Westonka school board members unanimously approved the district’s revised 2020-2021 budget Feb. 8, finalizing a tumultuous year that brought in unprecedented federal funding but that also reflected the toll of the coronavirus pandemic on budget drivers like enrollment and activities revenue.

The financial impact of the pandemic flipped what had in June been a projected $350,000 surplus into what is now a minor deficit before then contributing to the board’s second resolution last week: approval of $250,000 in budget cuts for next year.

Westonka’s adopted budget, approved June 8, was approved at a time when much was still unknown about available funding or total enrollment numbers. It was also made prior even to the governor’s recommendation on reopening for the 2020-2021 school year.

Now, Westonka is bridging a $54,000 deficit with a reserve transfer and looking at a quarter million in reductions, still to be determined, for the 2021-2022 school year.

The revised 2020-2021 budget approved Feb. 8 shows $34,495,463 in general fund expenditures and $34,441,335 in revenues. After the reserve transfer, the district will still be operating with a reserve fund balance that is 9.32 percent of expenditures, which is within its goal of 8 percent to 18 percent.

Total enrollment in the district for the current year is now projected at 2,439 students, down from 2,520 last June. That physical loss has translated into a financial loss of about $520,700 after taking into account the $85,000 Westonka received in state aid for declining enrollment.

Westonka did receive a boon of an additional $1.1 million in property tax revenue this year as the district entered Year One of its new operating referendum, approved by voters in 2019. That revenue.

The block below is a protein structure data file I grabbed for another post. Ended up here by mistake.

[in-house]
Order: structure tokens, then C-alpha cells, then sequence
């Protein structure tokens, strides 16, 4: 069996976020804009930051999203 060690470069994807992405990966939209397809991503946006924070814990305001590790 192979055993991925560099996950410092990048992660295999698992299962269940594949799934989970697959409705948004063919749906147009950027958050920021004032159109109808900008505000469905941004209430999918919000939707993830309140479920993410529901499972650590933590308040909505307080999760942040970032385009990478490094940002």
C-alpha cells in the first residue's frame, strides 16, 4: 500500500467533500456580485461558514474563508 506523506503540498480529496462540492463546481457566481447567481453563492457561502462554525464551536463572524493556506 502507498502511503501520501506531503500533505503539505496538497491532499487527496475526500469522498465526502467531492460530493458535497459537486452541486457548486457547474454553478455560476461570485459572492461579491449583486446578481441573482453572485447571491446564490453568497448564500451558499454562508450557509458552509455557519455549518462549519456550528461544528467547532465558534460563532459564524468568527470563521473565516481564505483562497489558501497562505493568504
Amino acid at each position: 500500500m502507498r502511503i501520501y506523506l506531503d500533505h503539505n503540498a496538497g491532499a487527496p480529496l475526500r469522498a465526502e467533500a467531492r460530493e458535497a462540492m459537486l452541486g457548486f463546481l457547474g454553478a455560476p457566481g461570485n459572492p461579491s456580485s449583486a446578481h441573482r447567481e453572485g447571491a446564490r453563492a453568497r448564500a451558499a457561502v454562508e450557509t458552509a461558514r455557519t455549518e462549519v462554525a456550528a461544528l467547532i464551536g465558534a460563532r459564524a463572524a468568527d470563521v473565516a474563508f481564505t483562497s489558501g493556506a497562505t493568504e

“Without the additional operating funds, our district would have been faced with significant budget cuts even before the pandemic,” noted Borg in a Feb. 11follow-up posting to the district website.

The district also was aided by a surge of federal relief money, and although its enrollment drop saw its standard federal funding decline by almost $152,000 this year, it also saw an influx of $1.4 million in coronavirus relief, including the $605,000 the cities of Mound and Orono gave the district from their own CARES Act allocations.

Also strongly tied to the pandemic were the district’s local revenues, where the district saw a loss of $648,000. Canceled events and limited attendance to sports games and the like added up over the months, and the proportion of general fund revenue coming in from this area was just half of what it normally would be.


In looking to next year’s budget, school officials are banking on some enrollment growth, a budget that Borg said was “not overly conservative” and that carries some risk, both in enrollment projections and in what the start of the next school year might look like.

“We’re moving with the assumption that vaccines will reach our community and that we can operate under a normal circumstance next school year and that our enrollment should improve,” he said. “There’s obviously a number of things between now and then that could have an adverse effect on our enrollment, and if that happens then we’re going to have to adjust.”

Westonka is projecting an enrollment next year of 2,471 students, higher than the current school year but still a reverse from the 5-year trend of averaging an additional 50 students each year.

The district is also resetting federal and local revenue projections to pre-pandemic levels and working under the assumption that positions created specifically due to the COVID-19 pandemic will be cut for next year.

For the $250,000 in budget reductions, though, much is still up in the air, but committing now to make those cuts would be “the protection of unknowns,” Borg told school board members.

Already, the district has deferred some of its capital expenditures to avoid making reductions to staffing and programs this year, but “This flexibility will not be allowed by the state in next year’s budget,” Borg noted in his online posting.

“Over the coming months, the administration will challenge the district’s operational expenses and look into appropriate ways to increase revenue,” said Borg. “This year, as in the past, we will look for ways to reduce the impact of these reductions on the classroom.”

The school board is expected to finalize in April a plan for those reductions.

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